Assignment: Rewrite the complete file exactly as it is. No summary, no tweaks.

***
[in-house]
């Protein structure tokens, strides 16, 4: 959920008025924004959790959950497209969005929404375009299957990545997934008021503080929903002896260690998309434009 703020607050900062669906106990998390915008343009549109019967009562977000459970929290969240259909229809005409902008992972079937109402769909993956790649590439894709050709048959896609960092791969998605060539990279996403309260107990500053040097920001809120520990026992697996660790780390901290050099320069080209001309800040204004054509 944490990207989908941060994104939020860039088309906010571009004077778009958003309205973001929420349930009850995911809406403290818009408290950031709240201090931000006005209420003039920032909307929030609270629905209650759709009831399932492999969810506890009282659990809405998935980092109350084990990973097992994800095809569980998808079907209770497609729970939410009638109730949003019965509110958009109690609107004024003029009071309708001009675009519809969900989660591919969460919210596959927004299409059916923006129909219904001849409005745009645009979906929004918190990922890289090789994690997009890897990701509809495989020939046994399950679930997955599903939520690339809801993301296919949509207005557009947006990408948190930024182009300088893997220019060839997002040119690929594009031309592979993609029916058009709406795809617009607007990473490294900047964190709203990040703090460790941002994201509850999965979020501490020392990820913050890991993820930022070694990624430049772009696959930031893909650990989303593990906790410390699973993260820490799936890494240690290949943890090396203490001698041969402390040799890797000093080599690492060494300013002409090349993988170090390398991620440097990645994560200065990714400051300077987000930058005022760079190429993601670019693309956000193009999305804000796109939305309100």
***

[in-house]
């Protein structure tokens, strides 16, 4: 959920008025924004959790959950497209969005929404375009299957990545997934008021503080929903002896260690998309434009 703020607050900062669906106990998390915008343009549109019967009562977000459970929290969240259909229809005409902008992972079937109402769909993956790649590439894709050709048959896609960092791969998605060539990279996403309260107990500053040097920001809120520990026992697996660790780390901290050099320069080209001309800040204004054509 944490990207989908941060994104939020860039088309906010571009004077778009958003309205973001929420349930009850995911809406403290818009408290950031709240201090931000006005209420003039920032909307929030609270629905209650759709009831399932492999969810506890009282659990809405998935980092109350084990990973097992994800095809569980998808079907209770497609729970939410009638109730949003019965509110958009109690609107004024003029009071309708001009675009519809969900989660591919969460919210596959927004299409059916923006129909219904001849409005745009645009979906929004918190990922890289090789994690997009890897990701509809495989020939046994399950679930997955599903939520690339809801993301296919949509207005557009947006990408948190930024182009300088893997220019060839997002040119690929594009031309592979993609029916058009709406795809617009607007990473490294900047964190709203990040703090460790941002994201509850999965979020501490020392990820913050890991993820930022070694990624430049772009696959930031893909650990989303593990906790410390699973993260820490799936890494240690290949943890090396203490001698041969402390040799890797000093080599690492060494300013002409090349993988170090390398991620440097990645994560200065990714400051300077987000930058005022760079190429993601670019693309956000193009999305804000796109939305309100």